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April 18.


The United States gunboat Tioga was successfully launched at the Navy-Yard at Charlestown, Mass., this afternoon.--N. Y. Tribune, April 19.


At Philadelphia, Pa., Parson Brownlow was received at Independence Hall by the city authorities this morning--Mr. Tregg, President of the Common Council, receiving him with words of the heartiest welcome. Mr. Brownlow replied in a characteristic address of some length, delivered from a stand erected in front of the Hall, to an immense audience. He recited the tribulations East-Tennessee Unionists had undergone.--Philadelphia Press, April 19.


Wm. Gilchrist, arrested some months ago on the charge of furnishing “aid and comfort to the enemy,” and sent to Fort Warren, and afterward upon his release, by order of the Government, arrested by Detective Franklin, on the charge of “treason,” has now been discharged unconditionally, after months' imprisonment, without trial.--N. Y. Commercial, April 19.


Gen. Mcclellan, before Yorktown, Va., telegraphed as follows to the War Department:

At about one half-hour after midnight, the enemy attacked Smith's position, and attempted to carry his guns. Smith repulsed them handsomely, and took some prisoners. I have no details. Will forward them as soon as my aids return. The firing was very heavy. All is now quiet.

Second Despatch.--My position occupied yesterday by Smith was intrenched last night, so that we have been able to prevent the enemy from working to-day, and kept his guns silent. Same result at the batteries at Hyam's Mills.

Yorktown was shelled by our gunboats and some of our barges to-day, without effect.

There has been a good deal of firing from the Yorktown land batteries.


Falmouth, opposite Fredericksburgh, Va., was occupied by the forces of the United States. Their progress was disputed by a rebel force of one regiment of infantry, one of cavalry, and a battery of artillery, which attempted to make two distinct stands. They were, however, driven across the Rappahannock, after inflicting upon the Unionists a loss of five killed and sixteen wounded, all of them cavalry, including Lieut. Decker, of the Harris cavalry, killed; Col. Fitzpatrick, wounded, and a valuable scout, named Britten, badly wounded. Col. Bayard's horse was badly wounded under him. Immediately after making their escape across the Rappahannock bridge, opposite Fredericksburgh, the rebels applied the torch to it, and thus temporarily delayed progress into the town.--(Doc. 143.)

In the afternoon, Lieut. Wood, of Gen. King's staff, Lieut. Campbell, Fourth artillery, and Major Duffie, of the Harris light cavalry, crossed the Rappahannock under a flag of truce, and communicated with the municipal authorities of the city.


[93] The City Councils had called a meeting immediately after the appearance of the forces, and appointed a committee consisting of the Mayor, Mr. Slaughter, three members from each Board, and three citizens, to confer with Gen. Augur relative to the occupation of Fredericksburgh and the protection of property. The Councils at the same time adopted a series of resolutions declaring that the city, since the adoption of the ordinance of secession, had been unanimously in favor of disunion, and was still firmly attached to the Southern cause, surrendering only upon conditions of protection to private property.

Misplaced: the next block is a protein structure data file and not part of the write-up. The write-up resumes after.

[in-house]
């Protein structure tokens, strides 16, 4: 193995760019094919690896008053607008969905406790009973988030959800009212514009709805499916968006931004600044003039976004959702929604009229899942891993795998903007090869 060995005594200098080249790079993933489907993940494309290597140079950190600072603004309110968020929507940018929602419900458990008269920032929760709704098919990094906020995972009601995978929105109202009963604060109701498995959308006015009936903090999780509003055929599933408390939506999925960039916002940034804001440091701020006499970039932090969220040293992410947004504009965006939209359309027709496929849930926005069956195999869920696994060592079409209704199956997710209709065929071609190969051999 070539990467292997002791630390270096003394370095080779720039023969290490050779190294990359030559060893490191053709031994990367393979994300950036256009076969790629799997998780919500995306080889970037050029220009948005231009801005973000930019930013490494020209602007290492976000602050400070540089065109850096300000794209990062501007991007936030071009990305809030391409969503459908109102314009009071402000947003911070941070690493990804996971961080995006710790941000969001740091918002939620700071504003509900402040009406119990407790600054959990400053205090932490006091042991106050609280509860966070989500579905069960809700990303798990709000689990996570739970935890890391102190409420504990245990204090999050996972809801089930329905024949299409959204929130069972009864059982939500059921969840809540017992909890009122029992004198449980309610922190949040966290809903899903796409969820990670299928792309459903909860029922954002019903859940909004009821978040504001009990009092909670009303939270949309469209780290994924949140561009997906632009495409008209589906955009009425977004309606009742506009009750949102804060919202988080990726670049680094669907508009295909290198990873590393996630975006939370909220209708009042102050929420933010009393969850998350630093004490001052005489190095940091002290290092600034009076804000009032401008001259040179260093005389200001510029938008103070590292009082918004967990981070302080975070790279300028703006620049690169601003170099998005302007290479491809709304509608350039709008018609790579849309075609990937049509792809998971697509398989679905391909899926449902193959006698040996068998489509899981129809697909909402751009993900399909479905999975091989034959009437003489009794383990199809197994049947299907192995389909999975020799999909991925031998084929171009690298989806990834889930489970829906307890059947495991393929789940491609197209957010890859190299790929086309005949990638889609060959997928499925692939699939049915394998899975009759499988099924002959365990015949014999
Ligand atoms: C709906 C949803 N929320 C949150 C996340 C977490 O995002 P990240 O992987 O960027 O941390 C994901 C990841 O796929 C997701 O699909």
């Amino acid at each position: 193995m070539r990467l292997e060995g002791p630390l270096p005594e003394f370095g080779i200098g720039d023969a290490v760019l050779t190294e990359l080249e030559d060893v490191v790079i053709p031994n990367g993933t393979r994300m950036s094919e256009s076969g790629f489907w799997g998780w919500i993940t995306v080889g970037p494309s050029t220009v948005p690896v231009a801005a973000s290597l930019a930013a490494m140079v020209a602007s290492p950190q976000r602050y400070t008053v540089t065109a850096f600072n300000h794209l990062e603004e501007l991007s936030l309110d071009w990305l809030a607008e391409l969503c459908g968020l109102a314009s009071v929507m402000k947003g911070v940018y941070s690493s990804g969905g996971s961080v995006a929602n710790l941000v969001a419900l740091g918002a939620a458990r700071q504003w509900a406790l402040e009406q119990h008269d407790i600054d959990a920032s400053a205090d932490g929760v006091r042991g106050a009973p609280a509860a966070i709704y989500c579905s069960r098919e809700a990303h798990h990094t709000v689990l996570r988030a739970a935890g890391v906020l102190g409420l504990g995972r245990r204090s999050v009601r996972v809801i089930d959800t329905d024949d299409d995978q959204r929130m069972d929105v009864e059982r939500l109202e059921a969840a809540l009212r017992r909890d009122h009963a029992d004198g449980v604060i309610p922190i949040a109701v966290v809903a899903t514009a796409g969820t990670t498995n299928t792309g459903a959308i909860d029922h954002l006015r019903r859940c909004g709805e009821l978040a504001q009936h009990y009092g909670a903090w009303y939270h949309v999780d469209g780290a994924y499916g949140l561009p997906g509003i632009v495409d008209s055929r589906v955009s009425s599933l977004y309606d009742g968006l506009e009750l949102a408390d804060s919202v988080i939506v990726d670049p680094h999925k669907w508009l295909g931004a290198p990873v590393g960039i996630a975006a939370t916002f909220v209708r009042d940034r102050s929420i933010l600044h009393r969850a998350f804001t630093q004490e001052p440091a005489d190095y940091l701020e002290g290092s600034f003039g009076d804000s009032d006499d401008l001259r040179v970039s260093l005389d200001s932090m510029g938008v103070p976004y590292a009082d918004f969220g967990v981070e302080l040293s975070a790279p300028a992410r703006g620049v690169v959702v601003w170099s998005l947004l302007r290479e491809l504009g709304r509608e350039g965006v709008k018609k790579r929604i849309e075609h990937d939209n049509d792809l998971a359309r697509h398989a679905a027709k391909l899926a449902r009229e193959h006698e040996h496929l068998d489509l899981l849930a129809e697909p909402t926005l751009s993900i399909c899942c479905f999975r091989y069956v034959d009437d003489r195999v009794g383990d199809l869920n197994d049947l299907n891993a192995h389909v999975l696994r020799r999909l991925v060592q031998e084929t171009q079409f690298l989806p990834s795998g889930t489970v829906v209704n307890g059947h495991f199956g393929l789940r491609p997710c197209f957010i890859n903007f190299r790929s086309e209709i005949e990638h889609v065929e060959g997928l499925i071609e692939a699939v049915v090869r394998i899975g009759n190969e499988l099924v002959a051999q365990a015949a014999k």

Martial law was declared in Eastern Tennessee, by the rebel government.--(Doc. 141.)


Henry T. Clark, the rebel Governor of North-Carolina, issued the following notice to the people of that State:

By an advertisement in the public papers, signed W. S. Ashe, you are informed that he will appoint, and send agents through every county in the State to borrow, purchase, and, if necessary, to impress, all the arms now in the hands of private citizens.

Any attempt to seize the arms of our citizens is directly at variance with the Constitution, and in opposition to the declared policy of the government, which makes it the duty of every citizen to keep and bear arms, and protects the arms of the militia even from execution for debt.

But while I notify you that these agents have no lawful authority to seize your private arms, and you will be protected in preserving the means of self-defence, I must enjoin upon you in this emergency, as an act of the highest patriotism and duty, that you should discover to the proper State authorities all public arms, muskets or rifles, within your knowledge, and of selling to the State all the arms, the property of individuals, which can be spared.

The colonels of the several regiments of militia will act as agents for the State, and will notify me whenever any such arms are delivered or offered to them. Their prompt and earnest attention is called to the execution of this order.

--Raleigh Standard, April 26.


The bombardment of Forts Jackson and St. Philip, on the Mississippi River below New Orleans, was this day commenced by the National fleet under the command of Flag-Officer Farragut.

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